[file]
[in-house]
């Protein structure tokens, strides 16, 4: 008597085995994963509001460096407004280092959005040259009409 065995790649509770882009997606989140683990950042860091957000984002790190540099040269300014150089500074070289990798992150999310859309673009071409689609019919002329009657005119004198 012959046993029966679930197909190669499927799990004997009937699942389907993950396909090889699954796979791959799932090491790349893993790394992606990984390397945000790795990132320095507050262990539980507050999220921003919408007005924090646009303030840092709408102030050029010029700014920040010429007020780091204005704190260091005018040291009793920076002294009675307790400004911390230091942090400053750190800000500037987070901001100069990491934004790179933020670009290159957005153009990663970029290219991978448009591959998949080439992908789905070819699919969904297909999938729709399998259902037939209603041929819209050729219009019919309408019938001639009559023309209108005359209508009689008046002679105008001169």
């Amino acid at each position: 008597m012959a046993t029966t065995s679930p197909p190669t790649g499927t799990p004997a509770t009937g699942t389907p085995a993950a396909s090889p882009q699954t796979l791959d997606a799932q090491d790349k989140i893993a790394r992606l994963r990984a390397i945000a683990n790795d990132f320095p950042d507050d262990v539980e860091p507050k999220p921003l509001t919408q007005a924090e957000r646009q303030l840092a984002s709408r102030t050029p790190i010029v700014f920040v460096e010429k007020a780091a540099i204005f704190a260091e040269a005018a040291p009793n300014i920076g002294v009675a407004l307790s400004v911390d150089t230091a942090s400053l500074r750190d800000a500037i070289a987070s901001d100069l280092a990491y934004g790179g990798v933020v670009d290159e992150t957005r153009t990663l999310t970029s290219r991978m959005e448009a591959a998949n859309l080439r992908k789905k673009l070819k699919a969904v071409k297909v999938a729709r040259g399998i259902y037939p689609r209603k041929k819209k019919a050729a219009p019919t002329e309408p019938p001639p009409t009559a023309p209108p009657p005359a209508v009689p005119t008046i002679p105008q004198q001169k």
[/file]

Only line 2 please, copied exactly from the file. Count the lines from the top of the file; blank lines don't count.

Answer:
């Protein structure tokens, strides 16, 4: 008597085995994963509001460096407004280092959005040259009409 065995790649509770882009997606989140683990950042860091957000984002790190540099040269300014150089500074070289990798992150999310859309673009071409689609019919002329009657005119004198 012959046993029966679930197909190669499927799990004997009937699942389907993950396909090889699954796979791959799932090491790349893993790394992606990984390397945000790795990132320095507050262990539980507050999220921003919408007005924090646009303030840092709408102030050029010029700014920040010429007020780091204005704190260091005018040291009793920076002294009675307790400004911390230091942090400053750190800000500037987070901001100069990491934004790179933020670009290159957005153009990663970029290219991978448009591959998949080439992908789905070819699919969904297909999938729709399998259902037939209603041929819209050729219009019919309408019938001639009559023309209108005359209508009689008046002679105008001169």